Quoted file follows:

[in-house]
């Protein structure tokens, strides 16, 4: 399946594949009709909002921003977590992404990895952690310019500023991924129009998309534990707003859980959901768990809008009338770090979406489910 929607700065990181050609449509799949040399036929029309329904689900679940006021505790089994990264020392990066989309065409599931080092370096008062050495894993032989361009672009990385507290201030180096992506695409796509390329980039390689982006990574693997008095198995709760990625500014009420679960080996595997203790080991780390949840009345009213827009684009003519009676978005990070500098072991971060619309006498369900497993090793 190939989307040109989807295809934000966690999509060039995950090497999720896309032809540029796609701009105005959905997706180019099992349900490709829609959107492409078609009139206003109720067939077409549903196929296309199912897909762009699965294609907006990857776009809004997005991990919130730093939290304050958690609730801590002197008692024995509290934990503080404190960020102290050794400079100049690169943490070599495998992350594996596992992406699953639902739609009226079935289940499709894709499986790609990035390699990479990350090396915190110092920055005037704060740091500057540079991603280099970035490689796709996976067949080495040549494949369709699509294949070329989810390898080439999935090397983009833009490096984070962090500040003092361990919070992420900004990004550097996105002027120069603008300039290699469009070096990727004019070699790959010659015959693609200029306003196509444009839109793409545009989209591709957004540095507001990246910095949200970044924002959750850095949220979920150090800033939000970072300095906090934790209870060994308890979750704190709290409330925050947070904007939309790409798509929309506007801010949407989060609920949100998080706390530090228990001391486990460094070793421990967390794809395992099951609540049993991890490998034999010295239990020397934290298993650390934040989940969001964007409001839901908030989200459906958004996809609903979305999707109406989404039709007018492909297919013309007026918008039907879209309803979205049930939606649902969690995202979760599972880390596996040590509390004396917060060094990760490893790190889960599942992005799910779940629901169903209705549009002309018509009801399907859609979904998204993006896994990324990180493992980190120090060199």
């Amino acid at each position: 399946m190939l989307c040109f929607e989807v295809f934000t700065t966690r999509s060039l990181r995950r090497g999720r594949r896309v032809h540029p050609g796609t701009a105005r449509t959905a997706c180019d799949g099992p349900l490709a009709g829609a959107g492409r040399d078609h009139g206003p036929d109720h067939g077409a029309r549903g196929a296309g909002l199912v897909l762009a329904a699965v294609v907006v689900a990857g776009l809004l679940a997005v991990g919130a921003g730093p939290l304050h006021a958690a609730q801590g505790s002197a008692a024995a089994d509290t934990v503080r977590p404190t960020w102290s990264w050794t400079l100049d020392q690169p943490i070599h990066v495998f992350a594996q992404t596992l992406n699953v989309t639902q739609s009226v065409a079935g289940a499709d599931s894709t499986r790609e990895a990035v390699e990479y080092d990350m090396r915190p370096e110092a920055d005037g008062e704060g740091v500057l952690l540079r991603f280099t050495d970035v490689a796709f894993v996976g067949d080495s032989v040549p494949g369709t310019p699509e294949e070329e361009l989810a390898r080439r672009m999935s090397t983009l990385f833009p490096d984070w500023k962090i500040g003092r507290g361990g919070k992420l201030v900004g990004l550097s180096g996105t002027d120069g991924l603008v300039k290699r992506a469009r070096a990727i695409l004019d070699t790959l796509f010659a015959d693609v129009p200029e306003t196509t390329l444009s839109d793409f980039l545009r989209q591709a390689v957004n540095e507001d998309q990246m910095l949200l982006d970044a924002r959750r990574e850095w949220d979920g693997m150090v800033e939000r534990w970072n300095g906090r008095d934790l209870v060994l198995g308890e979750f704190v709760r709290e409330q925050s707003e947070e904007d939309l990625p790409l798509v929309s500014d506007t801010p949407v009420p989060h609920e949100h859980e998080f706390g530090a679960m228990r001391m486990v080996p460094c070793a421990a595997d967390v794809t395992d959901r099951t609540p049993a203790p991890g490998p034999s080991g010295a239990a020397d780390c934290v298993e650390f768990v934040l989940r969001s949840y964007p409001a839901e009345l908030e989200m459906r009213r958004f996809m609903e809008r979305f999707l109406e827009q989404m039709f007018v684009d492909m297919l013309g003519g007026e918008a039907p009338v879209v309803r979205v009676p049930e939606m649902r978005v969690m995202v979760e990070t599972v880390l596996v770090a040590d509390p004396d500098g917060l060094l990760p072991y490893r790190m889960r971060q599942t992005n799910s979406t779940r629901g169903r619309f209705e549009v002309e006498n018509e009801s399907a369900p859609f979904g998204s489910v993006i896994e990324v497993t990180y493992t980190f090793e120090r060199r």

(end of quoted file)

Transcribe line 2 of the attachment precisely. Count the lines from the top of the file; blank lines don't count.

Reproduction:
């Protein structure tokens, strides 16, 4: 399946594949009709909002921003977590992404990895952690310019500023991924129009998309534990707003859980959901768990809008009338770090979406489910 929607700065990181050609449509799949040399036929029309329904689900679940006021505790089994990264020392990066989309065409599931080092370096008062050495894993032989361009672009990385507290201030180096992506695409796509390329980039390689982006990574693997008095198995709760990625500014009420679960080996595997203790080991780390949840009345009213827009684009003519009676978005990070500098072991971060619309006498369900497993090793 190939989307040109989807295809934000966690999509060039995950090497999720896309032809540029796609701009105005959905997706180019099992349900490709829609959107492409078609009139206003109720067939077409549903196929296309199912897909762009699965294609907006990857776009809004997005991990919130730093939290304050958690609730801590002197008692024995509290934990503080404190960020102290050794400079100049690169943490070599495998992350594996596992992406699953639902739609009226079935289940499709894709499986790609990035390699990479990350090396915190110092920055005037704060740091500057540079991603280099970035490689796709996976067949080495040549494949369709699509294949070329989810390898080439999935090397983009833009490096984070962090500040003092361990919070992420900004990004550097996105002027120069603008300039290699469009070096990727004019070699790959010659015959693609200029306003196509444009839109793409545009989209591709957004540095507001990246910095949200970044924002959750850095949220979920150090800033939000970072300095906090934790209870060994308890979750704190709290409330925050947070904007939309790409798509929309506007801010949407989060609920949100998080706390530090228990001391486990460094070793421990967390794809395992099951609540049993991890490998034999010295239990020397934290298993650390934040989940969001964007409001839901908030989200459906958004996809609903979305999707109406989404039709007018492909297919013309007026918008039907879209309803979205049930939606649902969690995202979760599972880390596996040590509390004396917060060094990760490893790190889960599942992005799910779940629901169903209705549009002309018509009801399907859609979904998204993006896994990324990180493992980190120090060199």